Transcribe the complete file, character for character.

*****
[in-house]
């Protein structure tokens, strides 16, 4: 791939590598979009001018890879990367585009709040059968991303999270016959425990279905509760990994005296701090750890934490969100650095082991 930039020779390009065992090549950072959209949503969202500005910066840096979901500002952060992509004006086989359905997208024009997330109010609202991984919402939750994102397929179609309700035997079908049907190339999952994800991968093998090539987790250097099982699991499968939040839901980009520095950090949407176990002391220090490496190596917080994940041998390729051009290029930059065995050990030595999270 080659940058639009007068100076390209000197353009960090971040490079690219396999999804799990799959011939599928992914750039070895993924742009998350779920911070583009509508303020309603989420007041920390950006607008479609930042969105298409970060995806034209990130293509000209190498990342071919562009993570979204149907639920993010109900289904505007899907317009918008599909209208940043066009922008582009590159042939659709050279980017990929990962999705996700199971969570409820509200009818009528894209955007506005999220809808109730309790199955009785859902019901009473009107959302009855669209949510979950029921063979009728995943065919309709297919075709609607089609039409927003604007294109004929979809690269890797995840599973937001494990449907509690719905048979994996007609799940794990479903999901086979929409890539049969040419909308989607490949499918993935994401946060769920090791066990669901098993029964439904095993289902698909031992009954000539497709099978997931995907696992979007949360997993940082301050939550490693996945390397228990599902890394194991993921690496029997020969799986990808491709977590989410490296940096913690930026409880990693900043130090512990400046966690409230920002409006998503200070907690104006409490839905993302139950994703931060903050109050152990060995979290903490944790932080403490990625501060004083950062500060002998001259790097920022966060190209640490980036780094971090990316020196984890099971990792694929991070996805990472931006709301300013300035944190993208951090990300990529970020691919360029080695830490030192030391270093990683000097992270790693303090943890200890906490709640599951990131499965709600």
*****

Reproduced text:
[in-house]
């Protein structure tokens, strides 16, 4: 791939590598979009001018890879990367585009709040059968991303999270016959425990279905509760990994005296701090750890934490969100650095082991 930039020779390009065992090549950072959209949503969202500005910066840096979901500002952060992509004006086989359905997208024009997330109010609202991984919402939750994102397929179609309700035997079908049907190339999952994800991968093998090539987790250097099982699991499968939040839901980009520095950090949407176990002391220090490496190596917080994940041998390729051009290029930059065995050990030595999270 080659940058639009007068100076390209000197353009960090971040490079690219396999999804799990799959011939599928992914750039070895993924742009998350779920911070583009509508303020309603989420007041920390950006607008479609930042969105298409970060995806034209990130293509000209190498990342071919562009993570979204149907639920993010109900289904505007899907317009918008599909209208940043066009922008582009590159042939659709050279980017990929990962999705996700199971969570409820509200009818009528894209955007506005999220809808109730309790199955009785859902019901009473009107959302009855669209949510979950029921063979009728995943065919309709297919075709609607089609039409927003604007294109004929979809690269890797995840599973937001494990449907509690719905048979994996007609799940794990479903999901086979929409890539049969040419909308989607490949499918993935994401946060769920090791066990669901098993029964439904095993289902698909031992009954000539497709099978997931995907696992979007949360997993940082301050939550490693996945390397228990599902890394194991993921690496029997020969799986990808491709977590989410490296940096913690930026409880990693900043130090512990400046966690409230920002409006998503200070907690104006409490839905993302139950994703931060903050109050152990060995979290903490944790932080403490990625501060004083950062500060002998001259790097920022966060190209640490980036780094971090990316020196984890099971990792694929991070996805990472931006709301300013300035944190993208951090990300990529970020691919360029080695830490030192030391270093990683000097992270790693303090943890200890906490709640599951990131499965709600």